An UnwrappedLine typically won't affect the formatting of lines before or after it. There is a part of the algorithm that may join two or more UnwrappedLines into one line. For instance, an if-then statement with a short body can be placed on a single line:

if a == 42: continue

YAPF's formatting algorithm creates a weighted tree that acts as the solution space for the algorithm. Each node in the tree represents the result of a formatting decision --- i.e., whether to split or not to split before a token. Each formatting decision has a cost associated with it. Therefore, the cost is realized on the edge between two nodes. (In reality, the weighted tree doesn't have separate edge objects, so the cost resides on the nodes themselves.)

For example, take the following Python code snippet. For the sake of this example, assume that line (1) violates the column limit restriction and needs to be reformatted.

def xxxxxxxxxxx(aaaaaaaaaaaa, bbbbbbbbb, cccccccc, dddddddd, eeeeee):  # 1
    pass                                                               # 2

For line (1), the algorithm will build a tree where each node (a FormattingDecisionState object) is the state of the line at that token given the decision to split before the token or not. Note: the FormatDecisionState objects are copied by value so each node in the graph is unique and a change in one doesn't affect other nodes.

Heuristics are used to determine the costs of splitting or not splitting. Because a node holds the state of the tree up to a token's insertion, it can easily determine if a splitting decision will violate one of the style requirements. For instance, the heuristic is able to apply an extra penalty to the edge when not splitting between the previous token and the one being added.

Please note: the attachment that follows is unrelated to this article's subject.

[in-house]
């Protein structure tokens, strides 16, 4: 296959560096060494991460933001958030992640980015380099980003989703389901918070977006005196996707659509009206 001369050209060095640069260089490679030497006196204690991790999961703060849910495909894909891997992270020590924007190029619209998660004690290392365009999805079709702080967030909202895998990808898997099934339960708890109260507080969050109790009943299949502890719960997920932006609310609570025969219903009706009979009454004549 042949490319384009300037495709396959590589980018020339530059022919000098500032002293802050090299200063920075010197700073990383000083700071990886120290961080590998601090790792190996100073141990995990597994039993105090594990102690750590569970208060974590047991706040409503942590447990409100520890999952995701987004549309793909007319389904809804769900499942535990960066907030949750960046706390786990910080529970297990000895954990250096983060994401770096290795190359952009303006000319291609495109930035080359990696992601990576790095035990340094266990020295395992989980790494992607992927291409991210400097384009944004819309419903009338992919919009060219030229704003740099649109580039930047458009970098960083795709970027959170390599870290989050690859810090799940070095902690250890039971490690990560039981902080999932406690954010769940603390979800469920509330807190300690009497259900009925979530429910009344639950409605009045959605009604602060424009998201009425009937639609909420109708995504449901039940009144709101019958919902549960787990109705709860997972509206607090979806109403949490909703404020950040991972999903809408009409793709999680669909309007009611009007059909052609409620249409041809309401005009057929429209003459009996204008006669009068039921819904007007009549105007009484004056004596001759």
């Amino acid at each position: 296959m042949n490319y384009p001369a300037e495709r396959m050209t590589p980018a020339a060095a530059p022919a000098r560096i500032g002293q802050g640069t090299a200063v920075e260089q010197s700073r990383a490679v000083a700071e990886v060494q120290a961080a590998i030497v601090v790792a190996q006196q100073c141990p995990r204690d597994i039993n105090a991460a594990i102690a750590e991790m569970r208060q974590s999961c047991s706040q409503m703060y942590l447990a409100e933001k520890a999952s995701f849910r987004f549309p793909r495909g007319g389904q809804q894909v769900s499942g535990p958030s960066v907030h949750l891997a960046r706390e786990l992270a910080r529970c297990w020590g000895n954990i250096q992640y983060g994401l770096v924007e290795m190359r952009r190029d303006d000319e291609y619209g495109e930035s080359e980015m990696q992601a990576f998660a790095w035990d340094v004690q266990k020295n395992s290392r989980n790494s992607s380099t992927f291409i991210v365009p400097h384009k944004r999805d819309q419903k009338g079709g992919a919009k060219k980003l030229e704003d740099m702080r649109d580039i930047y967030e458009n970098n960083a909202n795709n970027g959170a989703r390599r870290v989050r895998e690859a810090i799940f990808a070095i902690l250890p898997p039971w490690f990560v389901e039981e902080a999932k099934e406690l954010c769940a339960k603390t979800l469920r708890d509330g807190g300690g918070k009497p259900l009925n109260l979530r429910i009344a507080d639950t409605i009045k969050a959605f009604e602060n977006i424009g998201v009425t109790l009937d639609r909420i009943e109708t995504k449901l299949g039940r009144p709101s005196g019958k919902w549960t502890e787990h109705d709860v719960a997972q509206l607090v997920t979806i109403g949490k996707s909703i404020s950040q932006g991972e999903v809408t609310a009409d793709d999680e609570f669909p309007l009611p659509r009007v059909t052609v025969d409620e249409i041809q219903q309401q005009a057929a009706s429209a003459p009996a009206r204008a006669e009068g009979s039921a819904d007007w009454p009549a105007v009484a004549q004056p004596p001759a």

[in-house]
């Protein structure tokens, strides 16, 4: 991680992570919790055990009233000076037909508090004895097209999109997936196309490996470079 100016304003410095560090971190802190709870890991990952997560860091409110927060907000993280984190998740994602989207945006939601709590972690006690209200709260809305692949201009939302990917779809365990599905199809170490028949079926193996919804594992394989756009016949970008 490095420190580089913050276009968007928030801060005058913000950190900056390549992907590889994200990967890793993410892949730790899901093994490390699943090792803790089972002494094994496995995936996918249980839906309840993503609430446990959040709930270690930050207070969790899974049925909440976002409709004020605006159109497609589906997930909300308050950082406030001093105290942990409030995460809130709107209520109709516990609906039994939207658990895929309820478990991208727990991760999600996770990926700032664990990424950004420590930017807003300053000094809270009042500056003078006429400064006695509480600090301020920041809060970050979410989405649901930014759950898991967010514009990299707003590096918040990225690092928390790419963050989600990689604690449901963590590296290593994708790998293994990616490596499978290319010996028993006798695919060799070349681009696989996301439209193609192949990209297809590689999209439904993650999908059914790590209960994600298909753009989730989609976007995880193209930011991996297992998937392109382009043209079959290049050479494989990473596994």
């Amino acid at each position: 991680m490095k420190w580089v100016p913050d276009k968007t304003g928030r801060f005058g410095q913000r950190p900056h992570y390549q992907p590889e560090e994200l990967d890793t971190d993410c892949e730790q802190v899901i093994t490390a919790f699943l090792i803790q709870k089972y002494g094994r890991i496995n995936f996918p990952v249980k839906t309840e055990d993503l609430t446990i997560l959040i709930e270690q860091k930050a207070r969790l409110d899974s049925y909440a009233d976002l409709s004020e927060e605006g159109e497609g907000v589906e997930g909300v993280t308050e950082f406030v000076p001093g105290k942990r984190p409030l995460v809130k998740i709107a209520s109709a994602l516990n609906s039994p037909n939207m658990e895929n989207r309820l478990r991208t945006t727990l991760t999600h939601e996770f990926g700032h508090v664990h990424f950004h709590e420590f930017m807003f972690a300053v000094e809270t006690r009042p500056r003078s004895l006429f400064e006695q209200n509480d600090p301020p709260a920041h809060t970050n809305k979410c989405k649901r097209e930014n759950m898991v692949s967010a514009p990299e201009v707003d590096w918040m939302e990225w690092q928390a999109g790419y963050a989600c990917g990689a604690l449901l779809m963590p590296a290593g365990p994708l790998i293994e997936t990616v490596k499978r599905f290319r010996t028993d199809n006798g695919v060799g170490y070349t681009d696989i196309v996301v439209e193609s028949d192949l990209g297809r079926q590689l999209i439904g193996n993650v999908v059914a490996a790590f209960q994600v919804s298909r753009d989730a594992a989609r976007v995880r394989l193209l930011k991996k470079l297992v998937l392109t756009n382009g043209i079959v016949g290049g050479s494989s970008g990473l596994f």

There are some instances where we will never want to split the line, because doing so will always be detrimental (i.e., it will require a backslash-newline, which is very rarely desirable). For line (1), we will never want to split the first three tokens: def, xxxxxxxxxxx, and (. Nor will we want to split between the ) and the : at the end. These regions are said to be "unbreakable." This is reflected in the tree by there not being a "split" decision (left hand branch) within the unbreakable region.

Now that we have the tree, we determine what the "best" formatting is by finding the path through the tree with the lowest cost.

And that's it!